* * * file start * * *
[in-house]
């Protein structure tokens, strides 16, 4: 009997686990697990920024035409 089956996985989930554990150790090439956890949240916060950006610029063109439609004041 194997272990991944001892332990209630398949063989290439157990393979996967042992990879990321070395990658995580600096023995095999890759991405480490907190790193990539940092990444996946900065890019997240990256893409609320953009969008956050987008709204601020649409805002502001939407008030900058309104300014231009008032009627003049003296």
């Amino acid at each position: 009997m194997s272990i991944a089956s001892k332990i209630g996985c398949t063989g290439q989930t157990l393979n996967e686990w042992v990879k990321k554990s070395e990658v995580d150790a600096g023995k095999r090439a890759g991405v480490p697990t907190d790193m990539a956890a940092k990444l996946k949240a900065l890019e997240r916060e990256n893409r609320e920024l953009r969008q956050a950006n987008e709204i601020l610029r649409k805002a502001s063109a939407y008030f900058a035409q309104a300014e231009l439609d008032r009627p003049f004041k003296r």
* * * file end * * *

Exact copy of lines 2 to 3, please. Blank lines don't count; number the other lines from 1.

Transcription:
């Protein structure tokens, strides 16, 4: 009997686990697990920024035409 089956996985989930554990150790090439956890949240916060950006610029063109439609004041 194997272990991944001892332990209630398949063989290439157990393979996967042992990879990321070395990658995580600096023995095999890759991405480490907190790193990539940092990444996946900065890019997240990256893409609320953009969008956050987008709204601020649409805002502001939407008030900058309104300014231009008032009627003049003296």
């Amino acid at each position: 009997m194997s272990i991944a089956s001892k332990i209630g996985c398949t063989g290439q989930t157990l393979n996967e686990w042992v990879k990321k554990s070395e990658v995580d150790a600096g023995k095999r090439a890759g991405v480490p697990t907190d790193m990539a956890a940092k990444l996946k949240a900065l890019e997240r916060e990256n893409r609320e920024l953009r969008q956050a950006n987008e709204i601020l610029r649409k805002a502001s063109a939407y008030f900058a035409q309104a300014e231009l439609d008032r009627p003049f004041k003296r």